Frank C Bostock arrived in the United States in the summer of 1893 at twenty seven years of age. He set up near 5th and Flatbush Avenues in Brooklyn. It is said that Frank and his family lived in one wagon and had another two wagons housing four monkeys, five parrots, three lions, a sheep and a boxing kangaroo.

It could be said that the arrival of Frank Bostock and the Ferari brothers in 1893-94 (Francis and Joseph Ferari were his partners at the time, they were the sons of Italian-born English showman James Ferari) was the beginning of the touring carnival business in America. The wild animal shows they brought became the nucleus around which many of the early street-fair showmen built their midways.

The elaborate carved fronts of the wild animal shows Frank Bostock brought from England, some of them made by the Burton-upon-Trent company Orton and Spooner, served as the prototype for wagon-mounted show fronts on American carnivals for the next half century’. (

This evening we dined on smoked haddock; Jackie’s piquant cauliflower cheese; creamy mashed potato; firm carrots and peas with which the Culinary Queen drank Hoegaarden and I drank Nivei white Rioja 2018.

Up The Lane

This morning I finished reading the justifiably Pulitzer Prize- (for Non-Fiction, 1963) winning work ‘The Guns of August’ (1962) by Barbara W. Tuchman. With painstaking research, shrewd judgement, and skilful prose, the author analyses and describes the first month of the First World War. We are so accustomed to books and films about the madness of the four years’ destructive trench warfare that I found Ms. Tuchman’s tour de force most informative.

I knew the war had been sparked off by the assassination of Franz Ferdinand, Archduke of Austria, but had no idea why such a conflagration had followed. This book explains the reason and the method.

Germany had been preparing for war on both Eastern and Western fronts for two decades. It was simply accidental that the blue touch paper was lit in the east.

We learn of the desecration of the Belgian neutrality, the courage of its population; the invaders’ belief in the spread of fear as a method of quelling resistance, and their means of exercising it; the speed of the German advance; the infighting within and between the leaders of the allies.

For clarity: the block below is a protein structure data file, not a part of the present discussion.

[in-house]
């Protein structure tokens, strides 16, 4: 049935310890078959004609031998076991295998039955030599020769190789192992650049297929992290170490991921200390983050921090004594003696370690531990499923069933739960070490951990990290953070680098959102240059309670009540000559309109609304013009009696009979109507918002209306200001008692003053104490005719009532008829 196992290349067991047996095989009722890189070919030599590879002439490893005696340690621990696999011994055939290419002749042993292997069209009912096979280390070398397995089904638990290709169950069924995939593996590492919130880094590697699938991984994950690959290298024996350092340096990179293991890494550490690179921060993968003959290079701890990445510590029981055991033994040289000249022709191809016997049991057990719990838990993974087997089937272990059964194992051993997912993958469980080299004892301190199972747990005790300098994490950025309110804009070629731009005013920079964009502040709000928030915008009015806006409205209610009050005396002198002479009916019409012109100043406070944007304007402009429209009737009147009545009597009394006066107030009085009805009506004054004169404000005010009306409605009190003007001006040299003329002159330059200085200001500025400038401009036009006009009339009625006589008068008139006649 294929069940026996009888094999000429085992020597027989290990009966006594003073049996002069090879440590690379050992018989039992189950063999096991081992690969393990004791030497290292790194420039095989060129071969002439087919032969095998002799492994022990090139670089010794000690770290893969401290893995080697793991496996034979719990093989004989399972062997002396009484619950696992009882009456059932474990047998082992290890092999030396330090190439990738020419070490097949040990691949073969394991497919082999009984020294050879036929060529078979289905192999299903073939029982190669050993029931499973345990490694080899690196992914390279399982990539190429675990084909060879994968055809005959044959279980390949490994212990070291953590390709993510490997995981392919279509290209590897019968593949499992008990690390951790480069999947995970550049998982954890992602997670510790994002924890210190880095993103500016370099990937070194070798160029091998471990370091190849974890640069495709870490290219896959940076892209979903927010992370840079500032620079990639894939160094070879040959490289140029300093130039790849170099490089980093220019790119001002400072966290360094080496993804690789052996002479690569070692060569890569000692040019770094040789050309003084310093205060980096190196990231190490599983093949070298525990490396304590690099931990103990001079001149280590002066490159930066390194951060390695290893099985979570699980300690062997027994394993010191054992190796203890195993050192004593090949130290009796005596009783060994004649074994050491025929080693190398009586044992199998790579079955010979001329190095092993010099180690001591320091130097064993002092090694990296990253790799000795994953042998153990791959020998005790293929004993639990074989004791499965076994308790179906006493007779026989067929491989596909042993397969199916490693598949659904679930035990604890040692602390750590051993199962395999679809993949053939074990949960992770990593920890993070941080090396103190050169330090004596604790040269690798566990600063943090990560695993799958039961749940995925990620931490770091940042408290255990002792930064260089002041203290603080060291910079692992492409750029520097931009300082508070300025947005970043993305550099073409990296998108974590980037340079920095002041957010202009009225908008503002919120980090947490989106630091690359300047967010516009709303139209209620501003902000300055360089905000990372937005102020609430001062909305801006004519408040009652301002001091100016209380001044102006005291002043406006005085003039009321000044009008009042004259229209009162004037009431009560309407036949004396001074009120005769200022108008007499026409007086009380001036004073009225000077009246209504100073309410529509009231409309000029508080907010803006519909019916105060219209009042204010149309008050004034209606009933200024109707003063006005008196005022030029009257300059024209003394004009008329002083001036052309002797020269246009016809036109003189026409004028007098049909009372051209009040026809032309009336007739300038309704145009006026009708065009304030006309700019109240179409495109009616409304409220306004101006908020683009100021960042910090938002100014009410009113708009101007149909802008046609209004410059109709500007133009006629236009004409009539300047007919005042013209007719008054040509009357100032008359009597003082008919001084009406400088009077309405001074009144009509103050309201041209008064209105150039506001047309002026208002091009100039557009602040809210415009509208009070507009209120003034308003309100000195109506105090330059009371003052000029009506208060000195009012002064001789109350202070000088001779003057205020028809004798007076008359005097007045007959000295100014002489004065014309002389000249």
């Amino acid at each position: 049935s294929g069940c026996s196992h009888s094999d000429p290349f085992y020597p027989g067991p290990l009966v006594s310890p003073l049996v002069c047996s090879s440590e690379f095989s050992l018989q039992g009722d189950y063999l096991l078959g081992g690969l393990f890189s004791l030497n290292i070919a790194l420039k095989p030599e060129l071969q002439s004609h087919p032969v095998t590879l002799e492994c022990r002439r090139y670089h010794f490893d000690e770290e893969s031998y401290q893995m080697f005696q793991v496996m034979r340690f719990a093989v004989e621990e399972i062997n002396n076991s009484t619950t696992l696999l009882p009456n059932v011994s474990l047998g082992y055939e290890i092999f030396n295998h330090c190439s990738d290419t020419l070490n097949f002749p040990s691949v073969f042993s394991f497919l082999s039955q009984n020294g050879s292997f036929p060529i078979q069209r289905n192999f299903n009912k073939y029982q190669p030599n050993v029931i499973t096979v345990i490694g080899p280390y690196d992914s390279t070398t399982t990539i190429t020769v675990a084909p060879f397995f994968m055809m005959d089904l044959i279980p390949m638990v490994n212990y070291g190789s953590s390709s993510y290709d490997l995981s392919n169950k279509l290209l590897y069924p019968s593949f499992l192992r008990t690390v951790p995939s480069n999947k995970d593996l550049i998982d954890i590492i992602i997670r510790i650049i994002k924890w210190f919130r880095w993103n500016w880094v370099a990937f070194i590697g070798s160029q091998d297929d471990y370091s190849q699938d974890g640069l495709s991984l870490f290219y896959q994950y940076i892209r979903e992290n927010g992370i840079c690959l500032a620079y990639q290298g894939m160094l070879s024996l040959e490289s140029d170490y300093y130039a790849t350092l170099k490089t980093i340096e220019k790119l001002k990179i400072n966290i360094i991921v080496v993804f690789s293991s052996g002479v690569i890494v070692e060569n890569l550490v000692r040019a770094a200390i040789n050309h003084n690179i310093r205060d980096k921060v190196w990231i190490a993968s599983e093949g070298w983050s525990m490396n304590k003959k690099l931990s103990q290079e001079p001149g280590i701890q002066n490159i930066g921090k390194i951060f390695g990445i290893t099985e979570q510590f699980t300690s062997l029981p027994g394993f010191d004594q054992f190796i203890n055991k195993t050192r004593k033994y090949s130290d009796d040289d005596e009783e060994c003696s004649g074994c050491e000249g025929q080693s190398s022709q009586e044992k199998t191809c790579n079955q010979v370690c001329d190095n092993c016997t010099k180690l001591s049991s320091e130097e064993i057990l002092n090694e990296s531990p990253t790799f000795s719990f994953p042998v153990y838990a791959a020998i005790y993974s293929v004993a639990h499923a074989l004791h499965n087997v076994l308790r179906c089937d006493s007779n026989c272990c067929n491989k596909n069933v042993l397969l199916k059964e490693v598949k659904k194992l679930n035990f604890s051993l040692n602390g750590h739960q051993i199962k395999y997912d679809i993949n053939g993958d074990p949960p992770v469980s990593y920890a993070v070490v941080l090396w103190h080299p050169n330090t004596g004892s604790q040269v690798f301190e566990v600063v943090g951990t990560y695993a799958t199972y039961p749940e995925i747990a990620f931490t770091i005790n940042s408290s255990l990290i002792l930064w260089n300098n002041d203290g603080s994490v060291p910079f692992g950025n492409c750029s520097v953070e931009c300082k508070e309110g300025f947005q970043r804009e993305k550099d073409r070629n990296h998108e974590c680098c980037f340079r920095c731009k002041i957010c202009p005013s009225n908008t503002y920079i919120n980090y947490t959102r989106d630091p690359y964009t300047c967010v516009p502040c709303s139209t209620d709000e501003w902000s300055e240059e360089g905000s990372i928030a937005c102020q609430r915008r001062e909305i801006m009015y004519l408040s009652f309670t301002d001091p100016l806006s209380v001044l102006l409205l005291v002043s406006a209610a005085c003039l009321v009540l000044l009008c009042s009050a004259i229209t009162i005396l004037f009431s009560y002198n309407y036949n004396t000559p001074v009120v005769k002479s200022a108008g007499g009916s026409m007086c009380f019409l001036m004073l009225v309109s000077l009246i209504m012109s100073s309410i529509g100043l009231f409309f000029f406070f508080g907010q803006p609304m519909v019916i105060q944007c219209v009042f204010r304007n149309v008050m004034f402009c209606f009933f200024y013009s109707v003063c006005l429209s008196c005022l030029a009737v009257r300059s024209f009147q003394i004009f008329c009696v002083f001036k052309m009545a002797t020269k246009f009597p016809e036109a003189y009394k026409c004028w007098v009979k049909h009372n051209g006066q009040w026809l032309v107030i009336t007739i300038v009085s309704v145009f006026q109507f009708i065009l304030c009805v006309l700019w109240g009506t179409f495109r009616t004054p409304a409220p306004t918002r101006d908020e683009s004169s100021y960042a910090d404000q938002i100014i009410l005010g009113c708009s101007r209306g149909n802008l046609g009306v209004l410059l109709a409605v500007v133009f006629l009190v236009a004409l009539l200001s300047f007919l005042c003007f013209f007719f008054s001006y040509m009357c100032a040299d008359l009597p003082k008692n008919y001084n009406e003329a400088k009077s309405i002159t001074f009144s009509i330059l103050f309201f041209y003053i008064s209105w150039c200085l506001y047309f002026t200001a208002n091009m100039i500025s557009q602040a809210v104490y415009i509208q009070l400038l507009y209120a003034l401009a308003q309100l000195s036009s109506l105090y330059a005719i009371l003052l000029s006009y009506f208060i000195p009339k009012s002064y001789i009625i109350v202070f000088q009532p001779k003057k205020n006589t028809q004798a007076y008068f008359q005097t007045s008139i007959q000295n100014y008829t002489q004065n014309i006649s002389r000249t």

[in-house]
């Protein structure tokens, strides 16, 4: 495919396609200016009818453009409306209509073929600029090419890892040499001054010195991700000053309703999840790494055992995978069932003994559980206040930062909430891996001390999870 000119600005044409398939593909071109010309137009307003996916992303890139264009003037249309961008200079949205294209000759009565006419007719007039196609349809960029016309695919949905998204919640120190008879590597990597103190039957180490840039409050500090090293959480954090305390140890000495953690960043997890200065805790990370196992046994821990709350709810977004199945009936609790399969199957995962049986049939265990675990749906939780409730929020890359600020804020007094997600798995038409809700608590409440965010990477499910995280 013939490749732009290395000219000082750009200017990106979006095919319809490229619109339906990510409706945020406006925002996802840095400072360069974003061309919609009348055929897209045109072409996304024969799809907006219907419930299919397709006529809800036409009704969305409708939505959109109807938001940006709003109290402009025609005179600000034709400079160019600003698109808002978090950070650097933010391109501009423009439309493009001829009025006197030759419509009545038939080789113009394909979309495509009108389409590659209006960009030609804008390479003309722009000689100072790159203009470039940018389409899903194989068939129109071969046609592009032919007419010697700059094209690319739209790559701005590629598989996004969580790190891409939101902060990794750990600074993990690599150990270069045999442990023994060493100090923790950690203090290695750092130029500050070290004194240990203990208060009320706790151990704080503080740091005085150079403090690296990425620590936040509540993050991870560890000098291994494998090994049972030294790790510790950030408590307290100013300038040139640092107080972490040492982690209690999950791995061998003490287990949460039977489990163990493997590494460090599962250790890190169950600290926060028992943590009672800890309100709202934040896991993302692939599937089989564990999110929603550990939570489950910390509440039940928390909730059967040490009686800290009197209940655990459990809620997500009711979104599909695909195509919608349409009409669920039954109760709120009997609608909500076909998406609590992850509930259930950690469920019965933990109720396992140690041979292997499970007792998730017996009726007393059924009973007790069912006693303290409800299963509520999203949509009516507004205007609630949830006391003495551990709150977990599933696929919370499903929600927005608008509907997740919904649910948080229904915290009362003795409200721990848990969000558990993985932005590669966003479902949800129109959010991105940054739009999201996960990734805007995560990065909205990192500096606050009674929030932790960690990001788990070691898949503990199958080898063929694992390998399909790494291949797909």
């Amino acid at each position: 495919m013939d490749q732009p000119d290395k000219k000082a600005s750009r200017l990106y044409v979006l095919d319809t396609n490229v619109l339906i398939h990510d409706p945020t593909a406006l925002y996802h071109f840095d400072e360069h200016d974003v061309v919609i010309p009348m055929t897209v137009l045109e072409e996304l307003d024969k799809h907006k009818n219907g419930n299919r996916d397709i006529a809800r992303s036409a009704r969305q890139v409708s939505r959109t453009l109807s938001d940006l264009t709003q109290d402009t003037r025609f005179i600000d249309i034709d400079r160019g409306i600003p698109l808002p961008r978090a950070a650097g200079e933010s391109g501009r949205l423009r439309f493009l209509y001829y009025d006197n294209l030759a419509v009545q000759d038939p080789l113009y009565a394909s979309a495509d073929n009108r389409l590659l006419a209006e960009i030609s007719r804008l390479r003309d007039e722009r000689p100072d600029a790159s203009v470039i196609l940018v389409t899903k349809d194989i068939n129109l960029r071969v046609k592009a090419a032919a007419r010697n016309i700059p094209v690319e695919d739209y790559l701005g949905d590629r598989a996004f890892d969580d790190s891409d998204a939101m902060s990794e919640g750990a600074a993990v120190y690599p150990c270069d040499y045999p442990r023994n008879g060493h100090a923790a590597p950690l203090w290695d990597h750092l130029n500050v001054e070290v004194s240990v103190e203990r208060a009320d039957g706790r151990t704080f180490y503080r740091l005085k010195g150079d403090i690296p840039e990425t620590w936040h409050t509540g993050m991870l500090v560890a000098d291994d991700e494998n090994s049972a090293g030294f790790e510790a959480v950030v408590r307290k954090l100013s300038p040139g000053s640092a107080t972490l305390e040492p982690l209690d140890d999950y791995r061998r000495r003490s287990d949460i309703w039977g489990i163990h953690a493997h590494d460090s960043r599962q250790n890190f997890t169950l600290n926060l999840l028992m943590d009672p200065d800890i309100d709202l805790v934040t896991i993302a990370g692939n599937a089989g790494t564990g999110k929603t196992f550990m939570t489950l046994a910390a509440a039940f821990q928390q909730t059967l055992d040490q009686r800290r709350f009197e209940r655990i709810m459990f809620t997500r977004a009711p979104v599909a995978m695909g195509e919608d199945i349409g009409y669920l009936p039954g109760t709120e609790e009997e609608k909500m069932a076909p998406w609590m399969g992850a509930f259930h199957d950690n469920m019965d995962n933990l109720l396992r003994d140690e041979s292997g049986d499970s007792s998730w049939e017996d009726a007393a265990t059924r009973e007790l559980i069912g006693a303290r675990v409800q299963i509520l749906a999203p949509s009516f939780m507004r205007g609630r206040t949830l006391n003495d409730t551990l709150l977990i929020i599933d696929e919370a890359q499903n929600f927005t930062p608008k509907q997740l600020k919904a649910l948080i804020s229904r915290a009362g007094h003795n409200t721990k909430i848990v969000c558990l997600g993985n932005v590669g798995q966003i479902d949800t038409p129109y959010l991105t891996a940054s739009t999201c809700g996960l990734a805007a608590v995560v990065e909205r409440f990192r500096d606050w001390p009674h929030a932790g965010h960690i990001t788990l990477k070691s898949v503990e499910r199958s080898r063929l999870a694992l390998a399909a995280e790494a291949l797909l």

Tuchman closes with an eye to the following four years. I would have welcomed such a work on them.

The details of manoeuvres would probably be more fascinating to serious students of military history than to me, for I found the passages of descriptive writing rather more to my liking.

My Folio Society edition contains copious notes, clear maps, and two batches of photographs which are not really of good enough quality to reproduce here.

On another comparatively mild afternoon we visited Elizabeth and invited her to dinner, which she accepted with alacrity.

We returned home via South Baddesley from where we could view the Isle of Wight in the distance,

and autumn scenes in the fields.

Beside the unnamed lane down which I walked lay moss covered fallen branches.

Gradually a jogger came into view running up the lane. Soon after he passed Jackie’s parked Modus, my Chauffeuse followed me down and picked me up.

As we neared Lymington I photographed a silhouetted tree line.

This evening we dined on succulent roast gammon; creamy mashed potato; piquant cauliflower cheese; crunchy carrots; and tender green beans, with which Elizabeth and I drank Chevalier de Fauvert Comté Tolosan Rouge 2019, and Jackie drank Hoegaarden.